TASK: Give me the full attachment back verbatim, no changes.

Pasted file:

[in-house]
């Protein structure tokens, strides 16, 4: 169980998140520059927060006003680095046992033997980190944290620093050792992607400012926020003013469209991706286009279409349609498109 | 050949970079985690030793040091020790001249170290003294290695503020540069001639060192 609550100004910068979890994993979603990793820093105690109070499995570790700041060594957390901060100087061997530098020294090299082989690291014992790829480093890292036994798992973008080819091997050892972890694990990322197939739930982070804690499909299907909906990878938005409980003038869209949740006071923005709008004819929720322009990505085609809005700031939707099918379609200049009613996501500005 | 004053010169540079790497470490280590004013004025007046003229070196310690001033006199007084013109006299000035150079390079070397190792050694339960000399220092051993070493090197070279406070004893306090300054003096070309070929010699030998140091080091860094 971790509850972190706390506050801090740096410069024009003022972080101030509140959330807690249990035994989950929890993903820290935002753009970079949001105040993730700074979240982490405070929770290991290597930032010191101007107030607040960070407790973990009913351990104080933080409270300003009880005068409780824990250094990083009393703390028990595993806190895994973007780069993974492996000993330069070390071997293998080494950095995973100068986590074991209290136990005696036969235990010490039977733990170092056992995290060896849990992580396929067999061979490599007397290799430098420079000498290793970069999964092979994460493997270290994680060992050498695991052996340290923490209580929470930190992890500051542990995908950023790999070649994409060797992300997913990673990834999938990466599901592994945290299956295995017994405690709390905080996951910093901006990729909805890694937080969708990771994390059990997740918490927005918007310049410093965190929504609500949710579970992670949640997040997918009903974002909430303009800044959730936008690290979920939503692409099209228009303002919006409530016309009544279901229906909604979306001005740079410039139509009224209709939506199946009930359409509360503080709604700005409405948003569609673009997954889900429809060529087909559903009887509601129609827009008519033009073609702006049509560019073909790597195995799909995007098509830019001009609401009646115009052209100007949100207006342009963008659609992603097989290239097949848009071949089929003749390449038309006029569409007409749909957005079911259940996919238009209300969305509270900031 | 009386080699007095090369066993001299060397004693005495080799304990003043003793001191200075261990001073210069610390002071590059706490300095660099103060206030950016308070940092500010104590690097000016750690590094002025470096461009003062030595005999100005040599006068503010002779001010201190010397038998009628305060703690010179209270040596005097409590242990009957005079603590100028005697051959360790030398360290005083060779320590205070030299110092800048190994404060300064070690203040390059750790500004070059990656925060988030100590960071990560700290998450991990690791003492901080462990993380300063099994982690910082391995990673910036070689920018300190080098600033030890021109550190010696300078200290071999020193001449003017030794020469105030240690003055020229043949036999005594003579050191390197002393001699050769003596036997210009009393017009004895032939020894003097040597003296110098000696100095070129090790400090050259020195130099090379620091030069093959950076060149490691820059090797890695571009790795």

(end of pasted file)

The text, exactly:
[in-house]
């Protein structure tokens, strides 16, 4: 169980998140520059927060006003680095046992033997980190944290620093050792992607400012926020003013469209991706286009279409349609498109 | 050949970079985690030793040091020790001249170290003294290695503020540069001639060192 609550100004910068979890994993979603990793820093105690109070499995570790700041060594957390901060100087061997530098020294090299082989690291014992790829480093890292036994798992973008080819091997050892972890694990990322197939739930982070804690499909299907909906990878938005409980003038869209949740006071923005709008004819929720322009990505085609809005700031939707099918379609200049009613996501500005 | 004053010169540079790497470490280590004013004025007046003229070196310690001033006199007084013109006299000035150079390079070397190792050694339960000399220092051993070493090197070279406070004893306090300054003096070309070929010699030998140091080091860094 971790509850972190706390506050801090740096410069024009003022972080101030509140959330807690249990035994989950929890993903820290935002753009970079949001105040993730700074979240982490405070929770290991290597930032010191101007107030607040960070407790973990009913351990104080933080409270300003009880005068409780824990250094990083009393703390028990595993806190895994973007780069993974492996000993330069070390071997293998080494950095995973100068986590074991209290136990005696036969235990010490039977733990170092056992995290060896849990992580396929067999061979490599007397290799430098420079000498290793970069999964092979994460493997270290994680060992050498695991052996340290923490209580929470930190992890500051542990995908950023790999070649994409060797992300997913990673990834999938990466599901592994945290299956295995017994405690709390905080996951910093901006990729909805890694937080969708990771994390059990997740918490927005918007310049410093965190929504609500949710579970992670949640997040997918009903974002909430303009800044959730936008690290979920939503692409099209228009303002919006409530016309009544279901229906909604979306001005740079410039139509009224209709939506199946009930359409509360503080709604700005409405948003569609673009997954889900429809060529087909559903009887509601129609827009008519033009073609702006049509560019073909790597195995799909995007098509830019001009609401009646115009052209100007949100207006342009963008659609992603097989290239097949848009071949089929003749390449038309006029569409007409749909957005079911259940996919238009209300969305509270900031 | 009386080699007095090369066993001299060397004693005495080799304990003043003793001191200075261990001073210069610390002071590059706490300095660099103060206030950016308070940092500010104590690097000016750690590094002025470096461009003062030595005999100005040599006068503010002779001010201190010397038998009628305060703690010179209270040596005097409590242990009957005079603590100028005697051959360790030398360290005083060779320590205070030299110092800048190994404060300064070690203040390059750790500004070059990656925060988030100590960071990560700290998450991990690791003492901080462990993380300063099994982690910082391995990673910036070689920018300190080098600033030890021109550190010696300078200290071999020193001449003017030794020469105030240690003055020229043949036999005594003579050191390197002393001699050769003596036997210009009393017009004895032939020894003097040597003296110098000696100095070129090790400090050259020195130099090379620091030069093959950076060149490691820059090797890695571009790795």